(keeping it) Real


I’m working in Southend at the moment on a project called The Real Britain. It’s a launch for East 15‘s new Clifftown Studios there — a site-specific theatre and performance series on the history of the UK. The driving idea is that the UK is and always had been an immigrant culture, and so our audiences, as they walk through the different rooms of the building, will go on a journey through the experiences of different immigrants in different times, from the Romans to the Poles.

Now that’s a UK I can believe in. Problematic, motley, isolated and creative. That’s long been the vision of the UK I’ve had — a wild combination of different peoples, settlers and invaders, colonised and colonising. The BNP’s farcical “indigenous” being a vague sort of synonym  for “looks sort of white”. Go back far enough in any British family’s history and you’ll find it’s an immigranmt family; it only takes five generations, or 150 years, to find that in my family, and we would appear as British as they come. So I’m finding it a really worthwhile project to be working on.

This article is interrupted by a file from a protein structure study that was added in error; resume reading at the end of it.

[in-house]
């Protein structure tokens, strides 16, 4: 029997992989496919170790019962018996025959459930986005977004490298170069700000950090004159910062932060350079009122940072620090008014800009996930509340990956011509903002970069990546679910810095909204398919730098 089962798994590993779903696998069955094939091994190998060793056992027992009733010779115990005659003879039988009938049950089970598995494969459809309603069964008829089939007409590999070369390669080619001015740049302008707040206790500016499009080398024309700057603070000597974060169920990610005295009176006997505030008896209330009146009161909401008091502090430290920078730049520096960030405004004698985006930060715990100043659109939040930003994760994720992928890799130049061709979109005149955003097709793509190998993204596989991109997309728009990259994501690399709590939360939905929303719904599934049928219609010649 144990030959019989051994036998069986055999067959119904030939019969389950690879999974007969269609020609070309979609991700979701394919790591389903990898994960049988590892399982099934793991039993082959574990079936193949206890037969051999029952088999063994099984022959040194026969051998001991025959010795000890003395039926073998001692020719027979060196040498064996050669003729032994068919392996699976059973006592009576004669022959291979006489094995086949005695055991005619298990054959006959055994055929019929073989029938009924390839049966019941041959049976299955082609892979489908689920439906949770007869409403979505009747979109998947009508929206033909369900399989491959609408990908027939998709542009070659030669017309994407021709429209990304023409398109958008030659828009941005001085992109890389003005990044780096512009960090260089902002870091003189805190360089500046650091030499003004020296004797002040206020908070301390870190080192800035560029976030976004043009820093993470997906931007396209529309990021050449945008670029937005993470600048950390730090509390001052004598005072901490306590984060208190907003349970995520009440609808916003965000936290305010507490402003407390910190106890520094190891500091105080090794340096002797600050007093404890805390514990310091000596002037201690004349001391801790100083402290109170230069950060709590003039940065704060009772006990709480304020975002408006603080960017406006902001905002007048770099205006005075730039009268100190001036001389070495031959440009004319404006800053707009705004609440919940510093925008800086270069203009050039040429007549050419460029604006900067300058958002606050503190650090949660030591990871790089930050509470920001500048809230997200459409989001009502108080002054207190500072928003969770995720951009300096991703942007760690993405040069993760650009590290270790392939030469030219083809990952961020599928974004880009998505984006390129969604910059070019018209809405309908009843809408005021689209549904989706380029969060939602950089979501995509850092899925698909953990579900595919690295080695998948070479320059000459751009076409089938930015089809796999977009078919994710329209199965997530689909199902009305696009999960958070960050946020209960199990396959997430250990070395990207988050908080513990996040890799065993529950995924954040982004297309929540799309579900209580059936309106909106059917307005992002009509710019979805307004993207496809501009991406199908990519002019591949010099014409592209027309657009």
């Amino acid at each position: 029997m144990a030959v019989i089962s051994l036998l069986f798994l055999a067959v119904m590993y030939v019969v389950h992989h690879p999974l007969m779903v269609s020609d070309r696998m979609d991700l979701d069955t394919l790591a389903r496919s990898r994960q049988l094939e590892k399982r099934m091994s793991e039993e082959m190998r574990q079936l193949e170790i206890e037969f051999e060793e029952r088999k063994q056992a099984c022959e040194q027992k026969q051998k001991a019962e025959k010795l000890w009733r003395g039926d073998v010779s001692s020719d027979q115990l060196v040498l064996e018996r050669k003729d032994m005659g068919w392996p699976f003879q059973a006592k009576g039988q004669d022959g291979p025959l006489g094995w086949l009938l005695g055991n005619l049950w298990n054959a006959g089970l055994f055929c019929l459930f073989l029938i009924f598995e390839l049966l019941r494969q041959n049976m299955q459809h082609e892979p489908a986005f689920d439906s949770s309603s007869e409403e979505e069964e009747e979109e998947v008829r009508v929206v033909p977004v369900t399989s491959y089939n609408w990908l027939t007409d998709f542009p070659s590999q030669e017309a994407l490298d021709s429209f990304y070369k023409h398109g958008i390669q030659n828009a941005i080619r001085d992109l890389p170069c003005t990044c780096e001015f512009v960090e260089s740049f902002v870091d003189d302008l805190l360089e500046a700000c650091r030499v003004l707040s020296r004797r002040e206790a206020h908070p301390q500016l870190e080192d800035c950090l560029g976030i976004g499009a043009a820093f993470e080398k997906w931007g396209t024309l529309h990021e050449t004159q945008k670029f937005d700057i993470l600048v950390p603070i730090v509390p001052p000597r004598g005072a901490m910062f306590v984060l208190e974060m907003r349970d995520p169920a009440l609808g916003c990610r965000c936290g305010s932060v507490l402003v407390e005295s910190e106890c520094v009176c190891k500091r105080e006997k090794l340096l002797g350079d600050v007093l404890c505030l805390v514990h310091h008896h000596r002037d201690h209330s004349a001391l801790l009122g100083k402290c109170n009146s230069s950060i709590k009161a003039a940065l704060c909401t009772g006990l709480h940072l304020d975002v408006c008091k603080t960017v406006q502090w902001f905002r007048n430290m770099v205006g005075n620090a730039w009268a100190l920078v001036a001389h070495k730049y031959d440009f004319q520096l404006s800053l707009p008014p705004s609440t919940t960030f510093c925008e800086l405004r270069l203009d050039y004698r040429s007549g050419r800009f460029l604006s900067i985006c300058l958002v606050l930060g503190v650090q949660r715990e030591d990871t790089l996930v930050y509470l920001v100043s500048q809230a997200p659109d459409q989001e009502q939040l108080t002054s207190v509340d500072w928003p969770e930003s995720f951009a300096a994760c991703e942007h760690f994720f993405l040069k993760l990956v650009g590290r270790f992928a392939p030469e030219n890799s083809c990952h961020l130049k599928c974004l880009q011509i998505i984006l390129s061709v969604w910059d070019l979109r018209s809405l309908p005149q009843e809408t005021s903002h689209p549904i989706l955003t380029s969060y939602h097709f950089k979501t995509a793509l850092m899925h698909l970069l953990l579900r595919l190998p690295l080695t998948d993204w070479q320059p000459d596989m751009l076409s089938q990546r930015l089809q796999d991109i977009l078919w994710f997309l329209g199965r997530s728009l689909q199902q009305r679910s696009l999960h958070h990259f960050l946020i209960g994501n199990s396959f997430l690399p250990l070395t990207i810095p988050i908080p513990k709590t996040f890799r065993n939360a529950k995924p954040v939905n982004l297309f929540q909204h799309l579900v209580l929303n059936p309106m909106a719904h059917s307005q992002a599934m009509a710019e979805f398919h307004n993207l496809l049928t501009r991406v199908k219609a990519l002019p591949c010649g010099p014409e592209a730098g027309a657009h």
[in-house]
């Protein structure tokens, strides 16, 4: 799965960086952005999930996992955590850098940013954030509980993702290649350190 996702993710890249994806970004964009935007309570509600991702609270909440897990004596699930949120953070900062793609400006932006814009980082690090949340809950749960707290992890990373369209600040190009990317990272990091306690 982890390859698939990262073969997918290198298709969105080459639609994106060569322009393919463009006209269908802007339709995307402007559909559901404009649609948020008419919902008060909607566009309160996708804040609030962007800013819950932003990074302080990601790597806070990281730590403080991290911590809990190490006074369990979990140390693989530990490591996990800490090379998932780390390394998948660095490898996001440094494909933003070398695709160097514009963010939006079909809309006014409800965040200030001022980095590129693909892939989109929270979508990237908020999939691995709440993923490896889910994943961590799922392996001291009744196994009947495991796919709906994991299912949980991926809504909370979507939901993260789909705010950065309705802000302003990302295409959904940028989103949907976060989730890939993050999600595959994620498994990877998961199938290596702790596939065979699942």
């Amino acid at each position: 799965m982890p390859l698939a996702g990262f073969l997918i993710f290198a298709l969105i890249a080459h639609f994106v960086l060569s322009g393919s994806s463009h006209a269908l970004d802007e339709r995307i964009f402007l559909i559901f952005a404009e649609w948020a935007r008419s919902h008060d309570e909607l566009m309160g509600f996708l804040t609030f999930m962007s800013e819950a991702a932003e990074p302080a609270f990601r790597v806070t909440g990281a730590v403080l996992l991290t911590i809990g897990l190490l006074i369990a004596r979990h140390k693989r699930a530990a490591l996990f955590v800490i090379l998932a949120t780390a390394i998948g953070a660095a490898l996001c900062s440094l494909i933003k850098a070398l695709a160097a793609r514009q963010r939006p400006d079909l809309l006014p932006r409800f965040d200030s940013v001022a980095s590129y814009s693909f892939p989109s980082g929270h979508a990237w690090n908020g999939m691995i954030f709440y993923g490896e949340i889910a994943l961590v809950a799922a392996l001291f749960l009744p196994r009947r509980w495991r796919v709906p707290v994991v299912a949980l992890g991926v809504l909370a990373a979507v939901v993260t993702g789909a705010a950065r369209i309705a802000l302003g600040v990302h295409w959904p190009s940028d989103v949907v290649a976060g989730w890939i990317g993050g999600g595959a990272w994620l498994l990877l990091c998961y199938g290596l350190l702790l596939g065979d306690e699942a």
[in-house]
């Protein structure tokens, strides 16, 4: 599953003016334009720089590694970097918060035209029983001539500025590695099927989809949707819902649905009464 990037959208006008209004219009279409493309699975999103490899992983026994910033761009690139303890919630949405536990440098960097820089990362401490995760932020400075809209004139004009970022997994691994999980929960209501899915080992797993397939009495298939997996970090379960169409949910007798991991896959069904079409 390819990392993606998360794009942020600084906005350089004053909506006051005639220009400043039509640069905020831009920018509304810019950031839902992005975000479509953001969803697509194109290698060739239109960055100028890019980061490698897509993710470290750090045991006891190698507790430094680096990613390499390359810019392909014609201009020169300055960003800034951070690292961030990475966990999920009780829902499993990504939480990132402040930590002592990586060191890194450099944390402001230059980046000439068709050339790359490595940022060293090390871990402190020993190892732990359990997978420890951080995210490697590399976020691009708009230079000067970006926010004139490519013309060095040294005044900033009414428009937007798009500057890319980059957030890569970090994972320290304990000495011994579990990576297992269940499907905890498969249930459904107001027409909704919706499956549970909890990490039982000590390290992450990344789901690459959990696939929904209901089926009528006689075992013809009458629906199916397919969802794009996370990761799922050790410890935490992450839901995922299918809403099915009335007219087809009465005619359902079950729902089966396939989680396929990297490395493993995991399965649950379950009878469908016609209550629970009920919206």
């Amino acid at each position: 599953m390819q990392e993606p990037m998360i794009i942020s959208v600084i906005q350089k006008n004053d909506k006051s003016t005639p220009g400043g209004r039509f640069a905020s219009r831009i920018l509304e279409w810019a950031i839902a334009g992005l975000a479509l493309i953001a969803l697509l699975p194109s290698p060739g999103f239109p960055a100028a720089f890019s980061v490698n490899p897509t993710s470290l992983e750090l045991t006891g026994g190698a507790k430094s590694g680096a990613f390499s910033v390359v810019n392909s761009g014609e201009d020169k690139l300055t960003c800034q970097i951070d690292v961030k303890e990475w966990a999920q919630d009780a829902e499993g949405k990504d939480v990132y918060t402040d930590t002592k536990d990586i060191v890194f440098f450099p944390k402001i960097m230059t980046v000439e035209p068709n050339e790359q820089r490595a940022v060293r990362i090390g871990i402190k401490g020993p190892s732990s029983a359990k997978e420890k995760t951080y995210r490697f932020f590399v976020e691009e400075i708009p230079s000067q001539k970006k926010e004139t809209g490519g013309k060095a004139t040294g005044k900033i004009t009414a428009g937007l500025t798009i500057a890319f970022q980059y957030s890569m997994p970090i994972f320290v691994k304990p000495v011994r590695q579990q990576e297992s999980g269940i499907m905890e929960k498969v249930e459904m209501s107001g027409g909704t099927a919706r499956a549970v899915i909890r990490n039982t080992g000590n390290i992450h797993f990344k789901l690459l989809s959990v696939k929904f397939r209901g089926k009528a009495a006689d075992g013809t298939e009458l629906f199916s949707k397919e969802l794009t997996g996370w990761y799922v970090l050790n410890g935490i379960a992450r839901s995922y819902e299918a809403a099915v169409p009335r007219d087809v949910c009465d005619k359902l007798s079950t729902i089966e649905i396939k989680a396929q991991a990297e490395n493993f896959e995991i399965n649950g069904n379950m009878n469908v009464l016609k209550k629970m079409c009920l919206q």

I’m assistant directing on a segment set in a 1970s Green Street back alley between a Chinese and a Pakistani restaurant; it’s exploring those two key immigrant experiences, and also the rising culture clash as a result of the large-scale immigration of the 40s and 50s. We’re also looking at refugees and asylum, something I’m really passionate about, so we’re managing to work some of that in as well.

There’s a real race issue. The class group is mainly white, with a few internationals. So how to portray Pakistanis and Chinese? We’ve taken the decision to just run with it, and as we have to cast across race, to do it fully and make a point of it. So our gang of white racists include a Burmese, a Nigerian and a Greek, while our Chinese family are all white. We’re having some fun play with language as well, looking at racial stereotyping and performace — the waitresses all speak broken Engrish when customers are around, but talk totally ordinarily amongst themselves. It’s good for a laugh, it solves an issue, and it makes a point.

The structure of the theatre project is also something I really believe in: collaboration across groups and institutions, theatre that breaks the confines of the simple stage-play, that immerses audiences in experiences, that discusses important issue in an entertaining way, and which is being combined with workshops and panel discussions to create what should be an empowering weekend. We hope! Of course, all of that brings organisational difficulties, confusions, rushed rehearsals, stress and so forth — but I’m optimistic. Come and see it if you’re around.